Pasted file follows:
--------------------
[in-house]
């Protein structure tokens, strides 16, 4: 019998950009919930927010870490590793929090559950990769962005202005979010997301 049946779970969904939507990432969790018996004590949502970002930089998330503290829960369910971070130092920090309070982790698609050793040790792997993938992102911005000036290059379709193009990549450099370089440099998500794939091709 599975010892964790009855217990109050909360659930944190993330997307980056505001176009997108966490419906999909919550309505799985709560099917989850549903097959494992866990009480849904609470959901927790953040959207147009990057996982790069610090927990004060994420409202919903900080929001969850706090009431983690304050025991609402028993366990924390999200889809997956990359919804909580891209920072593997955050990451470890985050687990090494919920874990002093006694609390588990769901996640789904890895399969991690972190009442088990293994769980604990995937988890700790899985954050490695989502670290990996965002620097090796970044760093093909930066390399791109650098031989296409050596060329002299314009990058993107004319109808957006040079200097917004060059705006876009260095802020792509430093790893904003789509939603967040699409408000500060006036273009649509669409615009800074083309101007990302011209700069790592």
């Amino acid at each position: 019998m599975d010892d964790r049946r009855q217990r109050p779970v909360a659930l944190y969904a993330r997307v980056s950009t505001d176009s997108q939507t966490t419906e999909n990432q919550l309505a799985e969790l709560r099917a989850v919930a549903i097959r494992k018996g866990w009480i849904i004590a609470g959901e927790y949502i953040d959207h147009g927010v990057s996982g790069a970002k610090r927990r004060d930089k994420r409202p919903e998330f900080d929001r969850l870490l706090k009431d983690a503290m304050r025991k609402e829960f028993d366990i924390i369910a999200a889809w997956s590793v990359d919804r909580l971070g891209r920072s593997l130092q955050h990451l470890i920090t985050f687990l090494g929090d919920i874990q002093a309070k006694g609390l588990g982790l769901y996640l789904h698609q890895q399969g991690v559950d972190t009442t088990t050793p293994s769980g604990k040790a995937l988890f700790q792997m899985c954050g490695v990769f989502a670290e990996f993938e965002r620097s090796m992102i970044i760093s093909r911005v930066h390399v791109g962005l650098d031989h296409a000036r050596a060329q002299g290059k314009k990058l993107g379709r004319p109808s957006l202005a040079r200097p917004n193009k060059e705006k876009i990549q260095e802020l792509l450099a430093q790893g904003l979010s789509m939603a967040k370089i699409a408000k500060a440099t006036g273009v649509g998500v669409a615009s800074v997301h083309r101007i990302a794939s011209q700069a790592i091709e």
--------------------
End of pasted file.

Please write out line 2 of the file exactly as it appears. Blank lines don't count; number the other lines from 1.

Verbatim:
């Protein structure tokens, strides 16, 4: 019998950009919930927010870490590793929090559950990769962005202005979010997301 049946779970969904939507990432969790018996004590949502970002930089998330503290829960369910971070130092920090309070982790698609050793040790792997993938992102911005000036290059379709193009990549450099370089440099998500794939091709 599975010892964790009855217990109050909360659930944190993330997307980056505001176009997108966490419906999909919550309505799985709560099917989850549903097959494992866990009480849904609470959901927790953040959207147009990057996982790069610090927990004060994420409202919903900080929001969850706090009431983690304050025991609402028993366990924390999200889809997956990359919804909580891209920072593997955050990451470890985050687990090494919920874990002093006694609390588990769901996640789904890895399969991690972190009442088990293994769980604990995937988890700790899985954050490695989502670290990996965002620097090796970044760093093909930066390399791109650098031989296409050596060329002299314009990058993107004319109808957006040079200097917004060059705006876009260095802020792509430093790893904003789509939603967040699409408000500060006036273009649509669409615009800074083309101007990302011209700069790592």